It’s no big secret the NFL has been suffering from a major image problem lately. From Ray Rice, to Greg Hardy, to Ray McDonald – heck lets back up a year and include others like Aaron Hernandez in the mix, a very violent mix. And now of course we have Adrian Peterson. The face of a franchise and arguably the best player in the league is now the image we see every time we turn on SportsCenter, CNN, Good Morning America or just the local news, and not in a positive light.
I’ve been kind of sitting on this article, waiting for more facts to come in, but unlike the NFL and the Minnesota Vikings and their convenient veil of “due-process,” I’d seen more than enough when this story first broke. Mr. Peterson may or may not belong behind bars, but he certainly doesn’t belong on the football field this Sunday, as it appeared he was going to be after the Vikings reinstated him this week. If this situation wasn’t one of such a serious and disturbing nature, I would say its almost comical the way its been handled. The Vikings first suspended Peterson last week after news of the charges became public, and he missed Sunday’s game (a 30-7 home loss to the Patriots). Then on Monday Vikings GM Rick Spielman was trotted out in front of the media to announce that “after taking a step back to gather information” the club had decided to reinstate their star running back. I have to assume that the “information” is the same that I saw, and that Cris Carter saw, and that Boomer Esiason saw, and that millions of others saw and found so disturbing. A 4-year-old child with severe whip marks over his entire body, including his genitals, to the point where blood was drawn – and, of course, that his team was significantly worse when Peterson wasn’t in the backfield. That led to a decision to reinstate Peterson.
Then just hours after Mr. Spielman hopped off his purple soap box, KHOU-TV in Houston presented photos of another one of Peterson’s children, this one showing head wounds on a different 4-year-old. Law enforcement officials confirmed knowledge of the allegations by the child’s mother that Peterson was responsible for the injuries, and that she had reported the incident to child protective services when the injury occurred last year. Peterson’s attorney Rusty Hardin claims the mother of the child was just “shopping around false allegations” – but for what purpose? To what gain? Hardin also stated, “Adrian is a loving father who used his judgment as a parent to discipline his son. He used the same kind of discipline with his child that he experienced as a child growing up in East Texas.” But now just two days later the Vikings have once again changed direction, responding in no doubt to the intensified heat that they’ve felt, and they’ve placed Peterson on the NFL exempt list and suspended him from all team activities.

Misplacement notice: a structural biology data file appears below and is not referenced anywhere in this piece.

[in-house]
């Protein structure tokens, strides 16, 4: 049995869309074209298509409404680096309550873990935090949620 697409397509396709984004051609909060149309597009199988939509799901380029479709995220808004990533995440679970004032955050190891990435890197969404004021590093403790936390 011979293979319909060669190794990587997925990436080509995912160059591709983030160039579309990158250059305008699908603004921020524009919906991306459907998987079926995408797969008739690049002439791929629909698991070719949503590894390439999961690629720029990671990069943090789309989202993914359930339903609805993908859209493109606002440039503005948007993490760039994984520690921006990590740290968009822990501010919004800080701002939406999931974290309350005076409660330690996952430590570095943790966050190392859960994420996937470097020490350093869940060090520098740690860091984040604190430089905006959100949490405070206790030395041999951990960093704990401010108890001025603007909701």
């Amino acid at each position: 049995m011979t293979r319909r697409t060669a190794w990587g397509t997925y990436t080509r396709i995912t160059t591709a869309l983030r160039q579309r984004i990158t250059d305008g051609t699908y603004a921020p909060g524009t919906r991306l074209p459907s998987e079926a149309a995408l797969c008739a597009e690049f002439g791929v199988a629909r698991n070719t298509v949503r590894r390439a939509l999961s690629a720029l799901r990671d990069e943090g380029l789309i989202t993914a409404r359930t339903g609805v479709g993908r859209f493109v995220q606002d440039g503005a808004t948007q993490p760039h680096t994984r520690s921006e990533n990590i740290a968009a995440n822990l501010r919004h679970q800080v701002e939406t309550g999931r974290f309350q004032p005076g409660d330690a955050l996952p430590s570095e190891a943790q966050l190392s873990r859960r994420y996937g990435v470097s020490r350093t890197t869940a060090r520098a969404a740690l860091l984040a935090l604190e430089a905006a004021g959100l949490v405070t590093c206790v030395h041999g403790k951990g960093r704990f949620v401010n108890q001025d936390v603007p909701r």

Unfortunately the ignorant way of thinking that Hardin used to defend Peterson’s actions seems to be all-too prevalent. A prime example were Charles Barkley’s responsive comments after he heard Esiason speak out against Peterson. “I’m from the South,” Barkley said. “I understand Boomer’s rage and anger … but he’s a white guy and I’m a black guy. I don’t know where he’s from, I’m from the South. Whipping — we do that all the time. Every black parent in the south is going to be in jail under those circumstances…I think the question about whether Adrian Peterson went overboard … Listen, Jim, we all grow up in different environments. Every black parent in my neighborhood in the South would be in trouble or in jail under those circumstances.”